As Black, Lasker plays a novelty for the time with 2…Bc5 and fires off a rapid development. He jumps a whole two tempi in development and opens the game up with a knight sacrifice and demonstrates how a well coordinated set of pieces can work together to take out a king still stuck in the center. Then he closes the deal and sacrifices a second knight to push the envelope even further as White’s forces are so disorganized he ends up resigning.

Quite the reputation he gained in his first strong event. A month later, he shows up in Breslau at the Hauptturnier, finishing first place earning him the title of Master. This secured him a place in 1889’s Amsterdam’s event where he placed second to Amos Burns. It was at this event where we first see “Lasker’s Sacrifice” of the double Bishops. The game is Lasker- Bauer. He plays a Bird’s opening. This colors reversed Dutch defense places strong emphasis on e5.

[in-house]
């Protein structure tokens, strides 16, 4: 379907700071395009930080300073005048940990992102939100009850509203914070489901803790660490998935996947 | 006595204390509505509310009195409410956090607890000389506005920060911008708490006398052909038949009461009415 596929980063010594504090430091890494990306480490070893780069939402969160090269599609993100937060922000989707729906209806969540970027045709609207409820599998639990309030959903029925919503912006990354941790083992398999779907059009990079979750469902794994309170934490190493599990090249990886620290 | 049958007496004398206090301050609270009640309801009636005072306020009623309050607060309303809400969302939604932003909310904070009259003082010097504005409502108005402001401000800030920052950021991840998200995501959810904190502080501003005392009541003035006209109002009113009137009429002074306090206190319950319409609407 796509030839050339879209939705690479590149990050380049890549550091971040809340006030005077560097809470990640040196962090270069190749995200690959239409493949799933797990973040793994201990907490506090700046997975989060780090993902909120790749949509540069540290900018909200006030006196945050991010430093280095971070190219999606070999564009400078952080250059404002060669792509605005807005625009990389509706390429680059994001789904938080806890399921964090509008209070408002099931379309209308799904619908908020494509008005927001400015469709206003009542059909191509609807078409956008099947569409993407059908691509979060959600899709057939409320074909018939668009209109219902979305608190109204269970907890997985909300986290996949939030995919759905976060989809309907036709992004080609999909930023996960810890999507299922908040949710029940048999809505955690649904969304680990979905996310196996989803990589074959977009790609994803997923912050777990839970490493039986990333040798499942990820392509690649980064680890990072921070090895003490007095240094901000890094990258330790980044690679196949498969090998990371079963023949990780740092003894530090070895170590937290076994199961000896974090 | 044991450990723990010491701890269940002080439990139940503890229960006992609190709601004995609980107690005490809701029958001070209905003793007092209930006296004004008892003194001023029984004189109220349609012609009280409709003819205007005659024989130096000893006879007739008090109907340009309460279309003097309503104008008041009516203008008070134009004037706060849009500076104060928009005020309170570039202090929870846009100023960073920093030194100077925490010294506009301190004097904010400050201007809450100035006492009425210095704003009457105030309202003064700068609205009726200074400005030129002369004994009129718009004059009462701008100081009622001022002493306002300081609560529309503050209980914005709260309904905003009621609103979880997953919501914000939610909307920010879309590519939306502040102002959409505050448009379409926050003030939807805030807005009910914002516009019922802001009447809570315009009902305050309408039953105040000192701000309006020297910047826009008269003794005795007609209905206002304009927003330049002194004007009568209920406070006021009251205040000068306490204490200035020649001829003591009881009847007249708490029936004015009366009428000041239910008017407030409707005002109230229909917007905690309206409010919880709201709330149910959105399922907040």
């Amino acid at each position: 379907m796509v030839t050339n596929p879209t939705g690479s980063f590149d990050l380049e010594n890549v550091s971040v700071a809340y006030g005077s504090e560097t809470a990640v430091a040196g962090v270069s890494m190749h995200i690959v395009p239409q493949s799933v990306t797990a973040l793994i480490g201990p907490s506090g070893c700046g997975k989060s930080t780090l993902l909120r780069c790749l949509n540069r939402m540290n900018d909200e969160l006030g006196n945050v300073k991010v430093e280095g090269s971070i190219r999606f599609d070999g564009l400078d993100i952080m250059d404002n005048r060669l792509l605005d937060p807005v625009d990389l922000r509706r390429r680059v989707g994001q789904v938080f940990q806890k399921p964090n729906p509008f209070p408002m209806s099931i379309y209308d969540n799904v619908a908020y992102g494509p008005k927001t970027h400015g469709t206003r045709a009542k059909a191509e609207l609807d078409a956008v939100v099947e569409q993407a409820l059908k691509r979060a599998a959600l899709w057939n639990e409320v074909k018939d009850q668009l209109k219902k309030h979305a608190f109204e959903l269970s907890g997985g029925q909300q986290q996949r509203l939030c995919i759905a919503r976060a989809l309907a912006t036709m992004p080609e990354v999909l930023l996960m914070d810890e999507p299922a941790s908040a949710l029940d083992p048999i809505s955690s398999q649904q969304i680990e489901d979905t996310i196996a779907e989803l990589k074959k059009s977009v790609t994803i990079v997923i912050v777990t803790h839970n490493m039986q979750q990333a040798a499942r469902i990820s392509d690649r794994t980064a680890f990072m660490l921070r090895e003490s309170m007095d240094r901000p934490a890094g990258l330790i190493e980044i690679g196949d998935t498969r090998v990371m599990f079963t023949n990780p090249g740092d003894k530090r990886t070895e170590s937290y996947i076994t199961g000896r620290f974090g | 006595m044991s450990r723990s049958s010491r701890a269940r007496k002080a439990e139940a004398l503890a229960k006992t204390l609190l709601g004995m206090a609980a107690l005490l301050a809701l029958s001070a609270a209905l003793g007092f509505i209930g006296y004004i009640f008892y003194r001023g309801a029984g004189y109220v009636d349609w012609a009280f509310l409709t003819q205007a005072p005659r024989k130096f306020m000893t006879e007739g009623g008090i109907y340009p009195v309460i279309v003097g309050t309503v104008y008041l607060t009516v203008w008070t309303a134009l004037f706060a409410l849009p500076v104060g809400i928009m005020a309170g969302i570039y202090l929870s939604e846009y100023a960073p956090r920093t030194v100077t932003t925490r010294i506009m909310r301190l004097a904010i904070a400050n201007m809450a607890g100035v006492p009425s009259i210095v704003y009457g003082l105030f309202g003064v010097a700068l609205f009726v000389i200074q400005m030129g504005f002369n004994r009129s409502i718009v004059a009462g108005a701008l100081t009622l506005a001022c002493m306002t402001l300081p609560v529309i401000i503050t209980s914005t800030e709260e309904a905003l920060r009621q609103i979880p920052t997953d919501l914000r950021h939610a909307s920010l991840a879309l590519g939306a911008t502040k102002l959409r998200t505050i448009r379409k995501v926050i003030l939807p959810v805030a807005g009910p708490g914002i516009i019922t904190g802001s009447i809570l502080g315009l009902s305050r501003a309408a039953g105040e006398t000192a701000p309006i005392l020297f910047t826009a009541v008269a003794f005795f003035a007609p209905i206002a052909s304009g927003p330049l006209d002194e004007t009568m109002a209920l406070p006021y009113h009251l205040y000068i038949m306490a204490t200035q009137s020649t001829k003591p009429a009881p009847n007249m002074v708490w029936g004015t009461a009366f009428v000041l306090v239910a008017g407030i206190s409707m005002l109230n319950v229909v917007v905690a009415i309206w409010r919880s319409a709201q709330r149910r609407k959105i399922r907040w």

White is allowed to align his forces rather well at the expense of Black’s queenside special edge. It provides Black with a false sense of security as White then pounces on e5 first followed by removing the only defender left on the Kingside. Once Black’s Knight is expunged, BAM! Bxh7+ followed by a Bxg7. Like the previous game, he demonstrates a well coordinated attack by sacrificing two pieces.

I will close part one with a game between brothers in the following year. Berlin 1890 shows the two hometown brothers to be tough contenders to a prize recently won by the younger brother. This short game is really not a good characteristic of Berthold’s ability as he and Emanuel went on to share first place with his Brother at Berlin. In this game, the student becomes the master as he teaches his older brother the perils of underdevelopment ( albeit forced).

Final Note: thanks for all the suggestions both in posts and offline. I decided to move forward with Lasker for now ( since this was the most popular choice).